… is part of what we may call urban visual white noise, be it on top of buildings or carried by public transportation.
There is one category of urban ads with which we sometimes come in socializing distance and that is in small settings such as bus stop shelters, where the line between real and virtual socializing can become blurred due to crowding.
These ads are generally located at eye level, are rear lit and include human figures on a 1:1 scale or larger, turning them sometimes into wily participants in the setting.
I have selected two photos from my exhibited “White noise” series, where I explored this phenomenon along with urban reflections, and which I present and discuss below.
We were the three of us in the bus shelter; with a nod of the head to my camera I asked silently the permission to photograph the two schoolgirls next to the ad. The nearest one to me lowered her eyes…the other averted her eyes … a “n-yes” answer I supposed.
The dominating stare of the fellow in the ad and the rather submissive stance of the schoolgirls, taken together, had an 1984-ish look to them.
I think that for a short moment, in a strange transfer of situational reality, we all did feel a bit cast in Orwellian roles—had I become unwittingly, by photographing, a big brother of sort myself?
I had located the ad when driving once by it, then had returned and posted myself at a socially neutral distance with a pre-set zoom and pre-focused camera and waited.
The tall fellow had turned his head to watch the opposite bus traffic and it just felt as if he had done it out of embarrassment from being so close, maybe out of uncertainty as to the meaning of being the subject of interest of the woman in the ad?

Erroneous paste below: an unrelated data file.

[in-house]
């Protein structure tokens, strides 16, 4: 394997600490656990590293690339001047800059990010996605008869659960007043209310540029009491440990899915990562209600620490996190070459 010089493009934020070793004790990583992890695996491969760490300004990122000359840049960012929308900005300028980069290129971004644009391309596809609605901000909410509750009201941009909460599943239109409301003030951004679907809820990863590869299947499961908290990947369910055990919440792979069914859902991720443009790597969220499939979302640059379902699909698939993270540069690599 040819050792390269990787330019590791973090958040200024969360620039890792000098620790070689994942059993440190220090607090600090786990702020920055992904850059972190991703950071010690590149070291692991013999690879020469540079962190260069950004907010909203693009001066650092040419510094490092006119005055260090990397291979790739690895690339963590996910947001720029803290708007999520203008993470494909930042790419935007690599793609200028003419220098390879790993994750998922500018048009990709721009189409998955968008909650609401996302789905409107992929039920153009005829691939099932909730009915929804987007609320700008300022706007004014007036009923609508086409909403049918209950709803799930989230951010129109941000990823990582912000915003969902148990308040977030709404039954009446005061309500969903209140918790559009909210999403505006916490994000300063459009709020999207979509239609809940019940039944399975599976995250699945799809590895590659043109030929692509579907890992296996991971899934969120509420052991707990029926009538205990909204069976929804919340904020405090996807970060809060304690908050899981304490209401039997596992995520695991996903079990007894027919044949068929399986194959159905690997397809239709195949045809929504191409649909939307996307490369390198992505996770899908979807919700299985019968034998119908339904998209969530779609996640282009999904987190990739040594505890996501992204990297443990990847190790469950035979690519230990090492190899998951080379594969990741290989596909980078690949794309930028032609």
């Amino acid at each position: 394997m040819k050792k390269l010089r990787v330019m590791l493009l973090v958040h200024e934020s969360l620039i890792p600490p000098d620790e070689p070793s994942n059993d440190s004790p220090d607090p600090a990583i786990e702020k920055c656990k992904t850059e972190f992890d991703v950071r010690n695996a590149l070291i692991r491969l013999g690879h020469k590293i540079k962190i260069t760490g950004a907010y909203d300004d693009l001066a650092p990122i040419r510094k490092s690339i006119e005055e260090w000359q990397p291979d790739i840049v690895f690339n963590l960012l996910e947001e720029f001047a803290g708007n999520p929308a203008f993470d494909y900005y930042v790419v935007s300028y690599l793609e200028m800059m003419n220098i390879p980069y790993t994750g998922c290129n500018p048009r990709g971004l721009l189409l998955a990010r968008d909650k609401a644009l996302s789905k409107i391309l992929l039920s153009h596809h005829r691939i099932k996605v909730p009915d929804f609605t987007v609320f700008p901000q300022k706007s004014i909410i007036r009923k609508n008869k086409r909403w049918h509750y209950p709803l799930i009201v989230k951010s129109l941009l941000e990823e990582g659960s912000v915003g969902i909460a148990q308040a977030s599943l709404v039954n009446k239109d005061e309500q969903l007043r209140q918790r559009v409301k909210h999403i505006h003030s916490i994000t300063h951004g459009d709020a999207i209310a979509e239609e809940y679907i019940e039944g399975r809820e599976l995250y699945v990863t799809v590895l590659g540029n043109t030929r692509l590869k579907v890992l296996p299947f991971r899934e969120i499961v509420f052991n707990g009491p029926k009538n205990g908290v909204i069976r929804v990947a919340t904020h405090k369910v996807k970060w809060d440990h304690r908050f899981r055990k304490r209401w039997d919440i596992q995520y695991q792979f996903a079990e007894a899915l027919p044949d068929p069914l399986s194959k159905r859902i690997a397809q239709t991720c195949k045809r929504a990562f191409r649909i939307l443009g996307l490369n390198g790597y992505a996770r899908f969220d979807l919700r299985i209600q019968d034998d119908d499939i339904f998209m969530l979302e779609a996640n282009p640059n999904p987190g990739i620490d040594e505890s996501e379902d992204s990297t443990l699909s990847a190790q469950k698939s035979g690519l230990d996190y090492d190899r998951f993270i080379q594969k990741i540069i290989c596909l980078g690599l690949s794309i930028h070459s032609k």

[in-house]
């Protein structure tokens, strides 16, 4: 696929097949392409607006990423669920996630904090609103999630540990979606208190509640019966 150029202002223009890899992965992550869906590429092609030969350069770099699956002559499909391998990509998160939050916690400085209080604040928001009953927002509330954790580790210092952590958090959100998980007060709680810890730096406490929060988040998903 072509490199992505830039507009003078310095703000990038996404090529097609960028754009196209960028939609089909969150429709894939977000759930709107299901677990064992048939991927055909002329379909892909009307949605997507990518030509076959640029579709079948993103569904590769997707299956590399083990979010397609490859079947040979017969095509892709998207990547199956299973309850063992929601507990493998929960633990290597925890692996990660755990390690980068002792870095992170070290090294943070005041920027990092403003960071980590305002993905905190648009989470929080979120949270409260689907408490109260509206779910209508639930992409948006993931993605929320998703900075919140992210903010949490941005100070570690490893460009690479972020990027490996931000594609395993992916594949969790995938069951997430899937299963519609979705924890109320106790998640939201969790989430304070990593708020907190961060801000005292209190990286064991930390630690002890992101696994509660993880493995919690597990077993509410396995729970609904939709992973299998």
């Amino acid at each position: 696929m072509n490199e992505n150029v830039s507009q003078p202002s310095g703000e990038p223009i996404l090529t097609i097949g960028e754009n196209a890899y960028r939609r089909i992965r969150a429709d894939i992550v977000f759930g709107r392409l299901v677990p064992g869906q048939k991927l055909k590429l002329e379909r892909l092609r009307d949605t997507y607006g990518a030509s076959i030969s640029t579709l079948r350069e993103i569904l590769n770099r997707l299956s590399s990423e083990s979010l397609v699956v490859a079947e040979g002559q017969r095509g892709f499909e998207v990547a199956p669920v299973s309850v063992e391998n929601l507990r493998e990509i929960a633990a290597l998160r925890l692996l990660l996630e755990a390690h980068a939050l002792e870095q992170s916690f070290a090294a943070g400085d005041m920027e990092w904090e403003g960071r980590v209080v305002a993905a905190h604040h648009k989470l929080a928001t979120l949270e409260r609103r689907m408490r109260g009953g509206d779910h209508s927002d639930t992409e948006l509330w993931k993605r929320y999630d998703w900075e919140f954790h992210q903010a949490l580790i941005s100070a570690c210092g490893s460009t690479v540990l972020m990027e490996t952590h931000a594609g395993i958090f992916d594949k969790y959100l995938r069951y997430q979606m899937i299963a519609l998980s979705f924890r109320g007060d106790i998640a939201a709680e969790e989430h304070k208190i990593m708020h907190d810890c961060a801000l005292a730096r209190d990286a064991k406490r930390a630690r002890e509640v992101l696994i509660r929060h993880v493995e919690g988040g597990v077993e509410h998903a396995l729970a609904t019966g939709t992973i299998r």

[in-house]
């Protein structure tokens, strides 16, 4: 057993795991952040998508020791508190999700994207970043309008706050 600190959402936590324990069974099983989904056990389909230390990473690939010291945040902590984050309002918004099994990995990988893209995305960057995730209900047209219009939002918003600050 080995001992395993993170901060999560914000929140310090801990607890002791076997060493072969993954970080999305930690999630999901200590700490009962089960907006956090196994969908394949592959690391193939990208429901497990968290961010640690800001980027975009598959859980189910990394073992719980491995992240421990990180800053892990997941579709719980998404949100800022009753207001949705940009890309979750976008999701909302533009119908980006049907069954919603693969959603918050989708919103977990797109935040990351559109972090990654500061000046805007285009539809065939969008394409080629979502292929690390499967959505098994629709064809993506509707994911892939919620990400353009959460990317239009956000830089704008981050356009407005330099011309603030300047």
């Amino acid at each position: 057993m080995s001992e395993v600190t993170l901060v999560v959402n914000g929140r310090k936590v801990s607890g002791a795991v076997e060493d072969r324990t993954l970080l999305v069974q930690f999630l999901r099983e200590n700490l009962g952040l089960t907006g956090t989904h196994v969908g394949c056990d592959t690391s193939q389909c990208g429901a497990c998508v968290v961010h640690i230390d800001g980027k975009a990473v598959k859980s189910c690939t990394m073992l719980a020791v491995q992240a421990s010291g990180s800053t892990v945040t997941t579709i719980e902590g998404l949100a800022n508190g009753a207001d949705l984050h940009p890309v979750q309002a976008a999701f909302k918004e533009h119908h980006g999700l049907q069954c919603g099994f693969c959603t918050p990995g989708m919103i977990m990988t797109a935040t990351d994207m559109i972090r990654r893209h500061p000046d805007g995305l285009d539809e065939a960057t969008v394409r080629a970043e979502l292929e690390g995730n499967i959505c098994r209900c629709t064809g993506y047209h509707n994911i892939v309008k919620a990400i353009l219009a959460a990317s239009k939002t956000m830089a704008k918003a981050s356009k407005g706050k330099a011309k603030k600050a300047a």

This may have been the intended virtual situation caused by the woman looking up—seductively? affirmatively?—to the male bus user, while the caption above her stated: “Aim high. Invest early.”
These ads are clearly site specific: at night they provide an oasis of lit security and during the day, at rush hour, they provide a mental escape from the uncomfortable proximity due to crowding in the closet sized bus stop shelter.
The mini scenarios or dramas these ads portray allow one to avoid meeting the stare of the other travelers and be absorbed by the virtual situations presented by the ads.
Virtual socialization with the ads becomes an interesting example of environmentally mediated case of urban sociability (how to avoid the relative embarrassment of being too close to strangers), while entering, unwittingly, in a marketing-informed dialogue with the ads (how to get and hold the attention, and how to access the “memory and other buttons” of bus users).
Photos and collage credit Maurice Amiel